Since the success of her single “Video Games” in 2011, Elizabeth Grant, better known by her stage name Lana Del Rey, has remained an enigmatic and often controversial figure in popular music. She is known for her many references to pop culture from earlier generations, her love of Americana and her glorification of glamorous lifestyles.
Her music style has varied greatly; her first studio album, Born to Die (2012), was heavily influenced by hip-hop and trip-hop, while her second album, Ultraviolence (2014), channeled classic rock. Her following albums combined these (and other) styles. Del Rey’s hybrid musical style is unlike anyone else’s in music right now, though her influence on artists like Billie Eilish cannot be understated.
On Aug. 30, Del Rey released her fifth full-length studio album, Norman F**king Rockwell!, abbreviated as NFR!. The album, produced by Jack Antonoff, the producer of Lorde’s Melodrama (2017), the lead singer of “Bleachers” and the producer of many of Taylor Swift’s songs, is Del Rey’s best yet. The lyricism is sharp and poetic, the melodies are gorgeous and Antonoff’s production is excellent. It’s apparent that Del Rey’s songwriting and performance abilities have greatly improved since the beginning of her career. From a musical perspective, the majority of the songs on NFR! are centered around piano and vocals. Still, the rock, folk, pop and hip-hop influences shine through.
From a lyrical perspective, NFR! is much more introspective, self-aware and assertive than her previous albums, which demonstrates Del Rey’s evolution as a musician and person. Compared to her previous works, her sincerity is notable. Although the album still contains many Lana-isms, such as “If he’s a serial killer, then what’s the worst / That could happen to a girl who’s already hurt?” (“Happiness is a butterfly”), Del Rey is more willing to critically examine her messy relationships than she was earlier in her career.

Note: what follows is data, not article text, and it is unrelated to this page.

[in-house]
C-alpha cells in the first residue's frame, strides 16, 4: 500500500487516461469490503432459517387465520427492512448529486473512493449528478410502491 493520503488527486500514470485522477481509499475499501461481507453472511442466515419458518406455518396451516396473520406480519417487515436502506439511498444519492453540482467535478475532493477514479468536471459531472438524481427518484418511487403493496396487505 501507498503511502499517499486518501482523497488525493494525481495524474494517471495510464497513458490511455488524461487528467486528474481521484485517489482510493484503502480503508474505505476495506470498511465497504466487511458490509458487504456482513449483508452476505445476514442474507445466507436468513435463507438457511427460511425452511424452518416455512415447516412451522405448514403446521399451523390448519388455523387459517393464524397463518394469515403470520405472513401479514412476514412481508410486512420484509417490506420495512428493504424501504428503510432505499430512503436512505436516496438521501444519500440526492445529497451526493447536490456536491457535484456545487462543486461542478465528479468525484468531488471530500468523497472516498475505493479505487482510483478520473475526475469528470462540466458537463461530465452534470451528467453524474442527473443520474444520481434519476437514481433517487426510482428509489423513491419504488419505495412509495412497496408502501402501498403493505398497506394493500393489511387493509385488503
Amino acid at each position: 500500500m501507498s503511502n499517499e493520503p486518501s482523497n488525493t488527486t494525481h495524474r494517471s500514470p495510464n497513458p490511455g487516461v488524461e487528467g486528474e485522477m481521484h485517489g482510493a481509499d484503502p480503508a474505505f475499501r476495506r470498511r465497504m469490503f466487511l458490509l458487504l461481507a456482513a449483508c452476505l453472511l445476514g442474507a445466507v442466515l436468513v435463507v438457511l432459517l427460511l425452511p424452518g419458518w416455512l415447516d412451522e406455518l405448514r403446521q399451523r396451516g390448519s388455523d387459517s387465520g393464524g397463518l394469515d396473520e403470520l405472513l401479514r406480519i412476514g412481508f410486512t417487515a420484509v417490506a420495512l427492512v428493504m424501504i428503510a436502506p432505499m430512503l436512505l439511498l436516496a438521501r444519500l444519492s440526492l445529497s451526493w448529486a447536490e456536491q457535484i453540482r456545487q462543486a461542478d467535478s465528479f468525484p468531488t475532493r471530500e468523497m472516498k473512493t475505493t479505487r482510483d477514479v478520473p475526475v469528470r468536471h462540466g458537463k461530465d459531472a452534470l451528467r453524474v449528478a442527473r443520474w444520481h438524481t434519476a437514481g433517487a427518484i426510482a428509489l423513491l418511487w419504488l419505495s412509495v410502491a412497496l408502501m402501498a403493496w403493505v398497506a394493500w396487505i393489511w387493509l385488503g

She appears to be less interested in putting forth a persona of tragedy and opulence and more interested in genuine reflections and observations about the state of her life and the world. Her lyrics read like a cross between confessional poetry and a heartfelt letter. One striking lyric showcases this in particular: “There’s things I want to say to you, but I’ll just let you live / like if you hold me without hurting me / you’ll be the first who ever did” (“Cinnamon Girl”).
Del Rey’s honesty and vulnerability is particularly noticeable in “hope is a dangerous thing for a woman like me to have — but I have it,” one of the best songs from her entire catalogue. The moving lyric “Don’t ask if I’m happy, you know that I’m not / But at best I can say I’m not sad” stands in sharp contrast to her proclamation “I wish I was dead” on 2012’s Born to Die. Del Rey hasn’t abandoned the ennui that characterized her previous works, but she has shifted from entirely focusing on the darker things in life to acknowledging and appreciating the complexities of experience.
In essence, NFR! is a sincere and poignant meditation on what it means to be alive in a tumultuous time in one’s personal life and in the world. It is a beautiful, profoundly moving, and cohesive work and del Rey’s masterpiece up to this point.